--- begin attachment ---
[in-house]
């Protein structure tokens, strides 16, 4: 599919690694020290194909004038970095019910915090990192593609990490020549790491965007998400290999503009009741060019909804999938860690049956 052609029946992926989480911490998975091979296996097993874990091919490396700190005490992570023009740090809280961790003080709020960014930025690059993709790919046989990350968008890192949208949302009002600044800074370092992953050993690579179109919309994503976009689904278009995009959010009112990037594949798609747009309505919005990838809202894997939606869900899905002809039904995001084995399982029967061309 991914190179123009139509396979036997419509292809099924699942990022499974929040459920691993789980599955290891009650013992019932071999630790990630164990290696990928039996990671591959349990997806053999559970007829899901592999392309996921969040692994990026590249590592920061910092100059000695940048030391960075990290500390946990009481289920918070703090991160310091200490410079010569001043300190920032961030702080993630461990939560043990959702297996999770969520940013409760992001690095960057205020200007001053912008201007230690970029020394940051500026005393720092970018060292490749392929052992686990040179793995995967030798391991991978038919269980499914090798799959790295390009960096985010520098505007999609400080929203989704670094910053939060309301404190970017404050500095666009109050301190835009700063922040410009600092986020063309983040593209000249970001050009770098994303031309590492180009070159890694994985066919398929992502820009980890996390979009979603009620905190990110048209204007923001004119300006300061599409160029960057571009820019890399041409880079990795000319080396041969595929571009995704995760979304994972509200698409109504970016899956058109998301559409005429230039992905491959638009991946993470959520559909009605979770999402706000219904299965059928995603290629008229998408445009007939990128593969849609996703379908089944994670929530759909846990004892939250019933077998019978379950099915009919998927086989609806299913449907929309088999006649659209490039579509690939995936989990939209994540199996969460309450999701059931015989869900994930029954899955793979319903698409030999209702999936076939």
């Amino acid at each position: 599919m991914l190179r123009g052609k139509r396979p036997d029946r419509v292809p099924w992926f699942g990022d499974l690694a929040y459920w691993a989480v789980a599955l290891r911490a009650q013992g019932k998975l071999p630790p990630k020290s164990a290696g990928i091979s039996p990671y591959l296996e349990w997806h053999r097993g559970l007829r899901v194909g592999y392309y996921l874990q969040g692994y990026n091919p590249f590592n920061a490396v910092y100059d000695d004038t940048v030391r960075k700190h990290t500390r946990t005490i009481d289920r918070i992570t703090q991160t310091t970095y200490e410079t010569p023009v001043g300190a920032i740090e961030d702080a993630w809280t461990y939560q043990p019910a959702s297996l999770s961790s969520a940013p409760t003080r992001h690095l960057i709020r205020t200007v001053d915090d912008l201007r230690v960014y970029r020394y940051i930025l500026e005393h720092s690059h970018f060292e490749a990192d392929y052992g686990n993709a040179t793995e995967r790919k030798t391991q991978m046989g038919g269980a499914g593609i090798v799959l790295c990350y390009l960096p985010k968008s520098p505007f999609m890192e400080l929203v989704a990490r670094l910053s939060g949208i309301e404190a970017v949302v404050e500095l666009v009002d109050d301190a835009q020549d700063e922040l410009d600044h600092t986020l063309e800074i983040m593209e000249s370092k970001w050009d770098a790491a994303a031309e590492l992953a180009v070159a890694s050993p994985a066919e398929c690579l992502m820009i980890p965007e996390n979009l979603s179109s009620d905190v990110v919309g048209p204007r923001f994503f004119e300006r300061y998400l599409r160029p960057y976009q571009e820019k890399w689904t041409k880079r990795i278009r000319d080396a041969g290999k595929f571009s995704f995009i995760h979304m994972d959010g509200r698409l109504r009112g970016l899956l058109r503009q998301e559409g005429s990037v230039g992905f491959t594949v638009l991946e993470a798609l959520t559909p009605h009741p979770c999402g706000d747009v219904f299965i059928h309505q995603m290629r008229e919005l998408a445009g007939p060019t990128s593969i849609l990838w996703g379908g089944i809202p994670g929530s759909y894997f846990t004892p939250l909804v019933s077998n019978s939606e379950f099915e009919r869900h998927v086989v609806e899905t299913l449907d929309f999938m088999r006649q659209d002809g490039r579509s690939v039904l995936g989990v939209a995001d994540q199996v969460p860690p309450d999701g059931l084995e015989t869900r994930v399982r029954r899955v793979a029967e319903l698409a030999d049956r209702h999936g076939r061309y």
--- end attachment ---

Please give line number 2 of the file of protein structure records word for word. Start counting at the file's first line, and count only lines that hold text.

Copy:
């Protein structure tokens, strides 16, 4: 599919690694020290194909004038970095019910915090990192593609990490020549790491965007998400290999503009009741060019909804999938860690049956 052609029946992926989480911490998975091979296996097993874990091919490396700190005490992570023009740090809280961790003080709020960014930025690059993709790919046989990350968008890192949208949302009002600044800074370092992953050993690579179109919309994503976009689904278009995009959010009112990037594949798609747009309505919005990838809202894997939606869900899905002809039904995001084995399982029967061309 991914190179123009139509396979036997419509292809099924699942990022499974929040459920691993789980599955290891009650013992019932071999630790990630164990290696990928039996990671591959349990997806053999559970007829899901592999392309996921969040692994990026590249590592920061910092100059000695940048030391960075990290500390946990009481289920918070703090991160310091200490410079010569001043300190920032961030702080993630461990939560043990959702297996999770969520940013409760992001690095960057205020200007001053912008201007230690970029020394940051500026005393720092970018060292490749392929052992686990040179793995995967030798391991991978038919269980499914090798799959790295390009960096985010520098505007999609400080929203989704670094910053939060309301404190970017404050500095666009109050301190835009700063922040410009600092986020063309983040593209000249970001050009770098994303031309590492180009070159890694994985066919398929992502820009980890996390979009979603009620905190990110048209204007923001004119300006300061599409160029960057571009820019890399041409880079990795000319080396041969595929571009995704995760979304994972509200698409109504970016899956058109998301559409005429230039992905491959638009991946993470959520559909009605979770999402706000219904299965059928995603290629008229998408445009007939990128593969849609996703379908089944994670929530759909846990004892939250019933077998019978379950099915009919998927086989609806299913449907929309088999006649659209490039579509690939995936989990939209994540199996969460309450999701059931015989869900994930029954899955793979319903698409030999209702999936076939």